The Isle of Wight Council’s Executive will consider proposals for the council’s budget for 2017/18 next Wednesday, but things aren’t looking rosy for Islanders with a proposed Council tax increase of nearly 5%.
Should the budget be accepted, the Full Council will set the council’s budget at its meeting on 22nd February, where it will also set council tax for next year.
It is proposed:
- Council Tax to increase by 4.99% – £1.34 per week for a Band D property
- All public toilets across the Island closed or transferred to town and parish councils
- Floating Bridge prices increased with removal of free travel for bus pass holders
- Reduced opening hours at Lynnbottom Tip, only opening 6 days a week and closing at 18:00 in the summer and 16:00 in the winter
- Reduce/remove street lighting from areas such as cul-de-sacs and areas of Outstanding Natural Beauty
- Reduction in the Fire and Rescue Service’s Road Safety Programme
- Reduction in the Fire and Rescue Service’s office support staff and activity, resulting in more shared services with Hampshire
- Reduction in street cleaning and hedge cutting Island-wide
- Hours cut for Council staff in a number of departments
- Charging for waste bin and sack replacements
- Cancel membership for the Partnership for Urban South Hampshire
- Cease Halberry Lane traffic management scheme during the Isle of Wight Festival
The proposals are based upon the Medium Term Financial Strategy (MTFS) that was agreed by Full Council in October 2016, with the ambition of protecting council services while balancing a need to reduce spending by £7.5 million during the year 2017/18. The strategy was designed to ‘smooth out’ savings requirements over the medium term, protect the council from any ‘financial shocks’ in future years, enable ‘pump-priming’ of invest to save and transformational activities to occur as appropriate.
Councillor Dave Stewart Leader of the Council said:
“I find myself in a very unexpected place in presenting this budget for consideration by the Executive and the Full Council. Having only become leader within the past fortnight, there has been little time for me and for my colleagues working together in our cross-party Executive to address the financial challenges facing the council.
“Our primary objective was to propose a legal and balanced budget, which we have done. We have approached the challenge in a professional and disciplined manner, ensuring that core services are protected and sustained wherever possible, while maximising opportunities for economic regeneration and growth.
“Much of what we have presented in the budget is based on the preparatory work of the previous Administration. Working with the council’s senior management team we have been able to interrogate and build on these foundations to present budget proposals which we believe is fair and which the Director of Finance has agreed are both legal and achievable”.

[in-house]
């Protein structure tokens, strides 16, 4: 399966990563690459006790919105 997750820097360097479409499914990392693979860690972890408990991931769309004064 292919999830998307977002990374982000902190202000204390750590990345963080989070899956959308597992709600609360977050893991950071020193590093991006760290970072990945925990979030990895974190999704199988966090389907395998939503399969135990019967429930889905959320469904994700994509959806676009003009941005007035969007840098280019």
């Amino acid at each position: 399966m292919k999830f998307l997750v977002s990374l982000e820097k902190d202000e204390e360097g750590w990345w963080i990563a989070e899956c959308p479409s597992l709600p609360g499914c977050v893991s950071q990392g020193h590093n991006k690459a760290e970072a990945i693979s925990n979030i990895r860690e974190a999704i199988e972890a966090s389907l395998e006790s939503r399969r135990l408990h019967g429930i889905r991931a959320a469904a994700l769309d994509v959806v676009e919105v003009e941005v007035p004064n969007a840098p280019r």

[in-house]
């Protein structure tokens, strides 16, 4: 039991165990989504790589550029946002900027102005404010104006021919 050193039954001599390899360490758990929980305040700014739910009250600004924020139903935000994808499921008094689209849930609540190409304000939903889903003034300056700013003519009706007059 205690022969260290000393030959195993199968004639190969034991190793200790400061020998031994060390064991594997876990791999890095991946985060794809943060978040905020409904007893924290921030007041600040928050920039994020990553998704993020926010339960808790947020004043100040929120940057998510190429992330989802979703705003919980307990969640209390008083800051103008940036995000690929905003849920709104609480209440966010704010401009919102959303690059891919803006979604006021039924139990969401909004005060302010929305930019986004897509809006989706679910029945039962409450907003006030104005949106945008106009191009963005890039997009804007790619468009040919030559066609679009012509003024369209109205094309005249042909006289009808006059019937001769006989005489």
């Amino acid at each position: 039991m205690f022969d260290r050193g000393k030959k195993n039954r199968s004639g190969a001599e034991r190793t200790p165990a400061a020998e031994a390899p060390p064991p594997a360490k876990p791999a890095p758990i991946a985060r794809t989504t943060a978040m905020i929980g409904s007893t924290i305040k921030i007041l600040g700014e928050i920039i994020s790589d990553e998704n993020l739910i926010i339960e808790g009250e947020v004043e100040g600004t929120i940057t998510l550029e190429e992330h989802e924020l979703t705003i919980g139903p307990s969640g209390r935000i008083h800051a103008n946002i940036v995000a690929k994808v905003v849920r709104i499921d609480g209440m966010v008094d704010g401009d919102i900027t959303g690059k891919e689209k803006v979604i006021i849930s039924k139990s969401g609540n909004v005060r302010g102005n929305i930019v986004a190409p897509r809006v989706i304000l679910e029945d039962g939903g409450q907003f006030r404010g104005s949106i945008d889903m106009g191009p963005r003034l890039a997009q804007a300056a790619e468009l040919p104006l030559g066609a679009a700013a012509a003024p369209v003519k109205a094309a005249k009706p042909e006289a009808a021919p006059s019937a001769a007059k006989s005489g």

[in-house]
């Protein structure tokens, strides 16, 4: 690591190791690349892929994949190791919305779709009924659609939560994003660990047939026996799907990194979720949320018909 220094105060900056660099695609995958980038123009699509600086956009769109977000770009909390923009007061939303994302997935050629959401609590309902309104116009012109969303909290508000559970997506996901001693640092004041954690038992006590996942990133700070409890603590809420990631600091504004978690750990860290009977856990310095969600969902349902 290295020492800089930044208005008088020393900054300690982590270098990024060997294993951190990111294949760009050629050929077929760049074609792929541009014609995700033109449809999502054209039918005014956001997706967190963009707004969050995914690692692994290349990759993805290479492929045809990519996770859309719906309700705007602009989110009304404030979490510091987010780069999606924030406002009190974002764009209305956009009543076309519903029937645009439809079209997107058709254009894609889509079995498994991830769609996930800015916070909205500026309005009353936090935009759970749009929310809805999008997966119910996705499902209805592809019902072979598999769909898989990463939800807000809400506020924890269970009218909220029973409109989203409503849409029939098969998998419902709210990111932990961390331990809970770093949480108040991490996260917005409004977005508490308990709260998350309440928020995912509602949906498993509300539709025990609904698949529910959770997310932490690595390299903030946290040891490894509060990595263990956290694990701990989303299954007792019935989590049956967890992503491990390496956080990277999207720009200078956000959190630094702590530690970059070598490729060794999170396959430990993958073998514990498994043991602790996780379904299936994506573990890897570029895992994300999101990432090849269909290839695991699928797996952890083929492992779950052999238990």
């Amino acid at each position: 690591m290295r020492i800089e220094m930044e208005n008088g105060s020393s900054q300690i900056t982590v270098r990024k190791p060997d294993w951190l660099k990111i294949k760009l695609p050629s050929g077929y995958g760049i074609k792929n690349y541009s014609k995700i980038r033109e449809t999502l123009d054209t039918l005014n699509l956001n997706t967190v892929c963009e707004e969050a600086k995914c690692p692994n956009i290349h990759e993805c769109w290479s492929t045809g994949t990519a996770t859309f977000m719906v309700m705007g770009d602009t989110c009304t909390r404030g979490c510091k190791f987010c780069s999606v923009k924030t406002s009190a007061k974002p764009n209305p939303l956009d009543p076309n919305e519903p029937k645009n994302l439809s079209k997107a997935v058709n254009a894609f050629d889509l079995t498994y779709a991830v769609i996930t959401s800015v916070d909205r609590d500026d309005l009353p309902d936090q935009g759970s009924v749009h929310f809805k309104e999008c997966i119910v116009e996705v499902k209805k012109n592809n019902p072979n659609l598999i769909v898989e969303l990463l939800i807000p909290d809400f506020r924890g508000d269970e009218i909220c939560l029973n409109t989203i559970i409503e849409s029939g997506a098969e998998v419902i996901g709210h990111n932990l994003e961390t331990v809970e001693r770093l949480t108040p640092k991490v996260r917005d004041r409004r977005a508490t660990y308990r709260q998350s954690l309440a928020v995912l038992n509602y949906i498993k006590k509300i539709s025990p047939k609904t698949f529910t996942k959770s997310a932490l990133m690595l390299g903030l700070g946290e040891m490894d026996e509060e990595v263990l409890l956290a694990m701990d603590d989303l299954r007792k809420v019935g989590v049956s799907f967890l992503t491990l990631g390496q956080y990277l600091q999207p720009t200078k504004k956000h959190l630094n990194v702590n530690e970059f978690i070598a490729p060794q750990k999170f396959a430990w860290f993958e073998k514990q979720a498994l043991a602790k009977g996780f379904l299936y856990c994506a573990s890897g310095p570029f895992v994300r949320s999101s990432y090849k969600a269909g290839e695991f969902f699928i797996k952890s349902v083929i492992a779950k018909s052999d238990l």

Councillor Stuart Hutchinson, deputy leader and executive member for corporate resources, said:
“It is important that when next year’s budget is set, firstly that we meet the target of £7.5 million savings identified. However, importantly the council must continue to operate effectively.
“The budget proposals align with the Medium Term Financial Strategy, which received Full Council support in 2016. The strategy aims to ensure ongoing financial resilience for the organisation, with a focus on increasing the council’s income base and especially upon the future opportunities available to the Island through regeneration, alongside the development of effective local services and resource resilience.”
The Full Council will also set Council Tax for the Island when it meets later in February. The recommendation to the Executive is for the Isle of Wight Council to raise its precept by the maximum 4.99% – 1.99% is the maximum level that council tax can be raised each year in line with the referendum threshold, however, an additional 3% increase can also be made to take advantage of the flexibility offered by Government to implement a ‘Social Care Precept’. In accordance with the scheme, the full amount to be collected would directly fund adult social care provision on the Island.
Cllr Stewart, added:
“I am keen to ensure that we continue to provide the best possible services for the most vulnerable in our community and to continue to support those people who need to cross the Solent to access health care. However, this can only be achieved by taking full advantage of the option to have a 3 per cent council tax precept to fund adult social care. This challenge, having been made still harder by the Isle of Wight Clinical Commissioning Group withdrawing some £3.1m of social care funding by the end of 2017/18.”
The Executive will also consider the council’s capital programme which focuses upon creating a robust future service over the medium term, to enable increased efficiency within council services, ability to ‘invest to save’, and to support regeneration in the coming months and years.
Cllr Hutchinson, added:
“The MTFS and the capital funding available to the council collectively provide a significant opportunity to set the council on a secure footing for the future, ensuring that it has the capacity to transform and continue to deliver important services to our community. I and my colleagues in our cross-party Executive will not waste this opportunity, and the proposals in the budget paper ensure that we can take the fullest advantage of this opportunity for the council and the Island.”